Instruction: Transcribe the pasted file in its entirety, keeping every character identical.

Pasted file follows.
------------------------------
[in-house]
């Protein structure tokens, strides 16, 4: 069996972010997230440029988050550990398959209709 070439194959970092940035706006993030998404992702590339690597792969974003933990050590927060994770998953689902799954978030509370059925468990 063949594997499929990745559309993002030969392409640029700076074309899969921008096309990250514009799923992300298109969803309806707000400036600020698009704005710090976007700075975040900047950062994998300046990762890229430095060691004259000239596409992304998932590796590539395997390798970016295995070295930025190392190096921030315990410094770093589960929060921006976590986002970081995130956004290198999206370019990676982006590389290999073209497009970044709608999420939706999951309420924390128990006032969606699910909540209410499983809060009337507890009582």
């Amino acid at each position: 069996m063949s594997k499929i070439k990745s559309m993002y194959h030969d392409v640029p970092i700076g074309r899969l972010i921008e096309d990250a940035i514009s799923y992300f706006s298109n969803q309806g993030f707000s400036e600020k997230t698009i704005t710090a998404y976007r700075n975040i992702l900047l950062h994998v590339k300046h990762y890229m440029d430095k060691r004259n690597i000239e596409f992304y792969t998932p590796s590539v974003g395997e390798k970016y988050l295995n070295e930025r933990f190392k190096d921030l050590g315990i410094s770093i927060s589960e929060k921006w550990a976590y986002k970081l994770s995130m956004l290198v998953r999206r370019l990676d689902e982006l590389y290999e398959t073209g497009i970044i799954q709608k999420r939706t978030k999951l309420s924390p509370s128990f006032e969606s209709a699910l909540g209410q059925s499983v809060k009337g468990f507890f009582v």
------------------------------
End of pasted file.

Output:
[in-house]
């Protein structure tokens, strides 16, 4: 069996972010997230440029988050550990398959209709 070439194959970092940035706006993030998404992702590339690597792969974003933990050590927060994770998953689902799954978030509370059925468990 063949594997499929990745559309993002030969392409640029700076074309899969921008096309990250514009799923992300298109969803309806707000400036600020698009704005710090976007700075975040900047950062994998300046990762890229430095060691004259000239596409992304998932590796590539395997390798970016295995070295930025190392190096921030315990410094770093589960929060921006976590986002970081995130956004290198999206370019990676982006590389290999073209497009970044709608999420939706999951309420924390128990006032969606699910909540209410499983809060009337507890009582």
């Amino acid at each position: 069996m063949s594997k499929i070439k990745s559309m993002y194959h030969d392409v640029p970092i700076g074309r899969l972010i921008e096309d990250a940035i514009s799923y992300f706006s298109n969803q309806g993030f707000s400036e600020k997230t698009i704005t710090a998404y976007r700075n975040i992702l900047l950062h994998v590339k300046h990762y890229m440029d430095k060691r004259n690597i000239e596409f992304y792969t998932p590796s590539v974003g395997e390798k970016y988050l295995n070295e930025r933990f190392k190096d921030l050590g315990i410094s770093i927060s589960e929060k921006w550990a976590y986002k970081l994770s995130m956004l290198v998953r999206r370019l990676d689902e982006l590389y290999e398959t073209g497009i970044i799954q709608k999420r939706t978030k999951l309420s924390p509370s128990f006032e969606s209709a699910l909540g209410q059925s499983v809060k009337g468990f507890f009582v």